Mad men, women and steroid cocktails: a review of the impact of sex and other factors on anabolic androgenic steroids effects on affective behaviors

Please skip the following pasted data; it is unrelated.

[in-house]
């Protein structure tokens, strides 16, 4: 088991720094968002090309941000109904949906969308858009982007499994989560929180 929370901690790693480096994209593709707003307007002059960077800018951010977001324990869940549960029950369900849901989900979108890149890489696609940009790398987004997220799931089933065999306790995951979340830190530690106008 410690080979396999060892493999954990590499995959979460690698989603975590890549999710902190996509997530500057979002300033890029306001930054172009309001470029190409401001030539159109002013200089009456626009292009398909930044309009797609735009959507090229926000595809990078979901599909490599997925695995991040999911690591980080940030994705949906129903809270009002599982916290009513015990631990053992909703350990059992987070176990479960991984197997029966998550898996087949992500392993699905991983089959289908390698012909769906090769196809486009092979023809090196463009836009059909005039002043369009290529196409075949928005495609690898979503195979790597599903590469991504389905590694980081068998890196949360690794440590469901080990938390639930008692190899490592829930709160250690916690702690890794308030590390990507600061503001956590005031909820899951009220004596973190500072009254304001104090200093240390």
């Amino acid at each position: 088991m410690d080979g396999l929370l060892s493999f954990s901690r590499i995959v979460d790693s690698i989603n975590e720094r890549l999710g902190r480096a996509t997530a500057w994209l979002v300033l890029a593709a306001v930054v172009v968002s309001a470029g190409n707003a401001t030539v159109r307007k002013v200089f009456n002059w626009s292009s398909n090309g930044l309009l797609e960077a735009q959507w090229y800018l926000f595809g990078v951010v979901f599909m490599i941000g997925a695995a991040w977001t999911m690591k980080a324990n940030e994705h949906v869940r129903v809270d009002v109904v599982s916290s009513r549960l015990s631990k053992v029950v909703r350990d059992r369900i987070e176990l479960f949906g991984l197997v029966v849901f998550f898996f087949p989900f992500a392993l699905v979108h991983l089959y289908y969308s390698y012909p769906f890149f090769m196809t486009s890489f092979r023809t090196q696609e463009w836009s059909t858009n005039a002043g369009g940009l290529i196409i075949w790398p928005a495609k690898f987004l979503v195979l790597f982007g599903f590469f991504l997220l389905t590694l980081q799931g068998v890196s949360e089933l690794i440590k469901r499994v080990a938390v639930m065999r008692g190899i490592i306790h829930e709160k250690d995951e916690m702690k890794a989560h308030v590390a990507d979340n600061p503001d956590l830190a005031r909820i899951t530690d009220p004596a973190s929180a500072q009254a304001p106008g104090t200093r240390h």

Anabolic androgenic steroids (AAS), synthetic testosterone derivatives that are used for ergogenic purposes, alter neurotransmission and behaviors mediated by GABA(A) receptors. Some of these effects may reflect direct and rapid action of these synthetic steroids at the receptor. The ability of other natural allosteric steroid modulators to alter GABA(A) receptor-mediated currents is dependent upon the phosphorylation state of the receptor complex. Here we show that phosphorylation of the GABA(A) receptor complex immunoprecipitated by β(2)/β(3) subunit-specific antibodies from the medial preoptic area (mPOA) of the mouse varies across the estrous cycle; with levels being significantly lower in estrus. Acute exposure to the AAS, 17α-methyltestosterone (17α-MeT), had no effect on the amplitude or kinetics of inhibitory postsynaptic currents in the mPOA of estrous mice when phosphorylation was low, but increased the amplitude of these currents from mice in diestrus, when it was high. Inclusion of the protein kinase C (PKC) inhibitor, calphostin, in the recording pipette eliminated the ability of 17α-MeT to enhance currents from diestrous animals, suggesting that PKC-receptor phosphorylation is critical for the allosteric modulation elicited by AAS during this phase. In addition, a single injection of 17α-MeT was found to impair an mPOA-mediated behavior (nest building) in diestrus, but not in estrus. PKC is known to target specific serine residues in the β(3) subunit of the GABA(A) receptor. Although phosphorylation of these β(3) serine residues showed a similar profile across the cycle, as did phosphoserine in mPOA lysates immunoprecipitated with β2/β3 antibody (lower in estrus than in diestrus or proestrus), the differences were not significant. These data suggest that the phosphorylation state of the receptor complex regulates both the ability of AAS to modulate receptor function in the mPOA and the expression of a simple mPOA-dependent behavior through a PKC-dependent mechanism that involves the β(3) subunit and other sites within the GABA(A) receptor complex.